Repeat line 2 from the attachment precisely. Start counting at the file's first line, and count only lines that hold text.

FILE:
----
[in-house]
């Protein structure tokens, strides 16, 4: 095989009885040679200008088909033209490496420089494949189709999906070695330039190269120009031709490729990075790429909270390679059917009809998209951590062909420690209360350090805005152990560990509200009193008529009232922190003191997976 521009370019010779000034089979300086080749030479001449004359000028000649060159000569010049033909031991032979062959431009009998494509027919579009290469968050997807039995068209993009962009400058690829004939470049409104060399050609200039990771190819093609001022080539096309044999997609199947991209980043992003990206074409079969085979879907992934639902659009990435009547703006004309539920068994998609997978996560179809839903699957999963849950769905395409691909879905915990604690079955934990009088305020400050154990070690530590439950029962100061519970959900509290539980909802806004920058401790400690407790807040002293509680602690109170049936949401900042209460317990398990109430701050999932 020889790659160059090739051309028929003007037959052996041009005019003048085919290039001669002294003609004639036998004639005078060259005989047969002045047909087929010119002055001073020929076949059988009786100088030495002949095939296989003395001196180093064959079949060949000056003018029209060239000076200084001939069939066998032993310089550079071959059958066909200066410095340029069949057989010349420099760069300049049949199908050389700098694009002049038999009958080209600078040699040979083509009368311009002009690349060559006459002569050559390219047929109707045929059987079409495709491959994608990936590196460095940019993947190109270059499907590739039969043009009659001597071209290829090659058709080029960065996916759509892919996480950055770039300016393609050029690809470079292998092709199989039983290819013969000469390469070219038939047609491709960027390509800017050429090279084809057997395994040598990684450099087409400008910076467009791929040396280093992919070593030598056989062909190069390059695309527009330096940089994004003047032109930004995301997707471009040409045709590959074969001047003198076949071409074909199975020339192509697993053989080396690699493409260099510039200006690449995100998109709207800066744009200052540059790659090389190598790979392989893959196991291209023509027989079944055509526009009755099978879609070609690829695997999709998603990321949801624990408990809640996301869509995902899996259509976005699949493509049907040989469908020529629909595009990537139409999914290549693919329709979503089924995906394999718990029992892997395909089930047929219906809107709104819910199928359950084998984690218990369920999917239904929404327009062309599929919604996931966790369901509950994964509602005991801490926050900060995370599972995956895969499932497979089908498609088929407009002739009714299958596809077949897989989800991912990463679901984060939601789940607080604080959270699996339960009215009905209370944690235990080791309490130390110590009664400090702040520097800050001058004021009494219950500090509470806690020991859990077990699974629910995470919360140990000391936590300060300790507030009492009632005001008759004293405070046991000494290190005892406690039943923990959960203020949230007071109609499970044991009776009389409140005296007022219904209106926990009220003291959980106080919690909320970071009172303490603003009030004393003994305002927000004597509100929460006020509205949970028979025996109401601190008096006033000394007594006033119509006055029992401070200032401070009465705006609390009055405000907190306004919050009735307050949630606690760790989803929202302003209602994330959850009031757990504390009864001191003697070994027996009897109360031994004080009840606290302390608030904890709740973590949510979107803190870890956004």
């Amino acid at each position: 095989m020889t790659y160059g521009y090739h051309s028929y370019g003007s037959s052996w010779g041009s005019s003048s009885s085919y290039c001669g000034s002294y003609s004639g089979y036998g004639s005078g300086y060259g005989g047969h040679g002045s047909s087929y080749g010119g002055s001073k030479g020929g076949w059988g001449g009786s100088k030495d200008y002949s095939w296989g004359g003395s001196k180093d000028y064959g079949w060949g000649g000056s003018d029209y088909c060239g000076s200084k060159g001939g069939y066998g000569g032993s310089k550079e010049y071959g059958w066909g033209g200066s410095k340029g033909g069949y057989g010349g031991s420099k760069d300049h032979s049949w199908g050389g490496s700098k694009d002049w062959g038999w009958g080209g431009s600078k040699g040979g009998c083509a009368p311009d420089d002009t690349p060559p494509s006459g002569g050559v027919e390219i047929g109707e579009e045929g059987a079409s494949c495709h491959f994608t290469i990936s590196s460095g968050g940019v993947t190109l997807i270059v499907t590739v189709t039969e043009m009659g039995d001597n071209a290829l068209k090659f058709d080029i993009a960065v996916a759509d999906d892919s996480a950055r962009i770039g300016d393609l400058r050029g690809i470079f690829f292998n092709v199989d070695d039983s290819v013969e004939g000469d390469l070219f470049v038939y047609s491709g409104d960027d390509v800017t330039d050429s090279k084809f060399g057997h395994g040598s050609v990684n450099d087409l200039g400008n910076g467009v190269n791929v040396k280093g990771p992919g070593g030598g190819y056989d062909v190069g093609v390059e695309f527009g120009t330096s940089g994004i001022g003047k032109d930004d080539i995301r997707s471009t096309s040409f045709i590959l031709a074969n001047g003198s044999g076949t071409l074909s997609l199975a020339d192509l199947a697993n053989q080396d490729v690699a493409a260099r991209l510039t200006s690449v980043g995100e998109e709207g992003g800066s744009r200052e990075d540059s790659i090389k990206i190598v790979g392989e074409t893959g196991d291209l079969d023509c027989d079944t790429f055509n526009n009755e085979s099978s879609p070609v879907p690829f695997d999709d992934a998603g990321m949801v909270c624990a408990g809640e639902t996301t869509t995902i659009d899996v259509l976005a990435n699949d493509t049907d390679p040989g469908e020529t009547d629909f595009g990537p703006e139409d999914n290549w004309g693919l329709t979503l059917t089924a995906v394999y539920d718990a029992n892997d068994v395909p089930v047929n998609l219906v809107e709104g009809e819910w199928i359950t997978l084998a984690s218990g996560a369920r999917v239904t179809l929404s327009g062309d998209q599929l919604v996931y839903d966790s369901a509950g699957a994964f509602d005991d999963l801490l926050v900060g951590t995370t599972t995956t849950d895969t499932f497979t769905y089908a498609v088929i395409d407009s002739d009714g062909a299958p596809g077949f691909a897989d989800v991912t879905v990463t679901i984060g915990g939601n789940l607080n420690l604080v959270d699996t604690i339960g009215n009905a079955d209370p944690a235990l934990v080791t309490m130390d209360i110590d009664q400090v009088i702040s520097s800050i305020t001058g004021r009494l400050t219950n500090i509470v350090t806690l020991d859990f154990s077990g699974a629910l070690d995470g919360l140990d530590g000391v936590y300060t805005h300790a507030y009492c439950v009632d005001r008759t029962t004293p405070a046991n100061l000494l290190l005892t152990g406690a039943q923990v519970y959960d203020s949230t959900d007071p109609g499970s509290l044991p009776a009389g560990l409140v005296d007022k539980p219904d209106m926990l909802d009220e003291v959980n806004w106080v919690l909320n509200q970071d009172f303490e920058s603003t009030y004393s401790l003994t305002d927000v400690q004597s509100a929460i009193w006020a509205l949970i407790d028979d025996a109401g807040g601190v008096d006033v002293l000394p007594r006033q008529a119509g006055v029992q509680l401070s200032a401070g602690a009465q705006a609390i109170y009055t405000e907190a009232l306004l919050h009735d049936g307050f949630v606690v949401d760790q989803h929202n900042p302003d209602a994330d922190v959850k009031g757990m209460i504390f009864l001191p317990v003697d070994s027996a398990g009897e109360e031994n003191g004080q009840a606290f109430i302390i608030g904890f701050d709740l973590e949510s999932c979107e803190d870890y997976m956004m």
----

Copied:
């Protein structure tokens, strides 16, 4: 095989009885040679200008088909033209490496420089494949189709999906070695330039190269120009031709490729990075790429909270390679059917009809998209951590062909420690209360350090805005152990560990509200009193008529009232922190003191997976 521009370019010779000034089979300086080749030479001449004359000028000649060159000569010049033909031991032979062959431009009998494509027919579009290469968050997807039995068209993009962009400058690829004939470049409104060399050609200039990771190819093609001022080539096309044999997609199947991209980043992003990206074409079969085979879907992934639902659009990435009547703006004309539920068994998609997978996560179809839903699957999963849950769905395409691909879905915990604690079955934990009088305020400050154990070690530590439950029962100061519970959900509290539980909802806004920058401790400690407790807040002293509680602690109170049936949401900042209460317990398990109430701050999932 020889790659160059090739051309028929003007037959052996041009005019003048085919290039001669002294003609004639036998004639005078060259005989047969002045047909087929010119002055001073020929076949059988009786100088030495002949095939296989003395001196180093064959079949060949000056003018029209060239000076200084001939069939066998032993310089550079071959059958066909200066410095340029069949057989010349420099760069300049049949199908050389700098694009002049038999009958080209600078040699040979083509009368311009002009690349060559006459002569050559390219047929109707045929059987079409495709491959994608990936590196460095940019993947190109270059499907590739039969043009009659001597071209290829090659058709080029960065996916759509892919996480950055770039300016393609050029690809470079292998092709199989039983290819013969000469390469070219038939047609491709960027390509800017050429090279084809057997395994040598990684450099087409400008910076467009791929040396280093992919070593030598056989062909190069390059695309527009330096940089994004003047032109930004995301997707471009040409045709590959074969001047003198076949071409074909199975020339192509697993053989080396690699493409260099510039200006690449995100998109709207800066744009200052540059790659090389190598790979392989893959196991291209023509027989079944055509526009009755099978879609070609690829695997999709998603990321949801624990408990809640996301869509995902899996259509976005699949493509049907040989469908020529629909595009990537139409999914290549693919329709979503089924995906394999718990029992892997395909089930047929219906809107709104819910199928359950084998984690218990369920999917239904929404327009062309599929919604996931966790369901509950994964509602005991801490926050900060995370599972995956895969499932497979089908498609088929407009002739009714299958596809077949897989989800991912990463679901984060939601789940607080604080959270699996339960009215009905209370944690235990080791309490130390110590009664400090702040520097800050001058004021009494219950500090509470806690020991859990077990699974629910995470919360140990000391936590300060300790507030009492009632005001008759004293405070046991000494290190005892406690039943923990959960203020949230007071109609499970044991009776009389409140005296007022219904209106926990009220003291959980106080919690909320970071009172303490603003009030004393003994305002927000004597509100929460006020509205949970028979025996109401601190008096006033000394007594006033119509006055029992401070200032401070009465705006609390009055405000907190306004919050009735307050949630606690760790989803929202302003209602994330959850009031757990504390009864001191003697070994027996009897109360031994004080009840606290302390608030904890709740973590949510979107803190870890956004």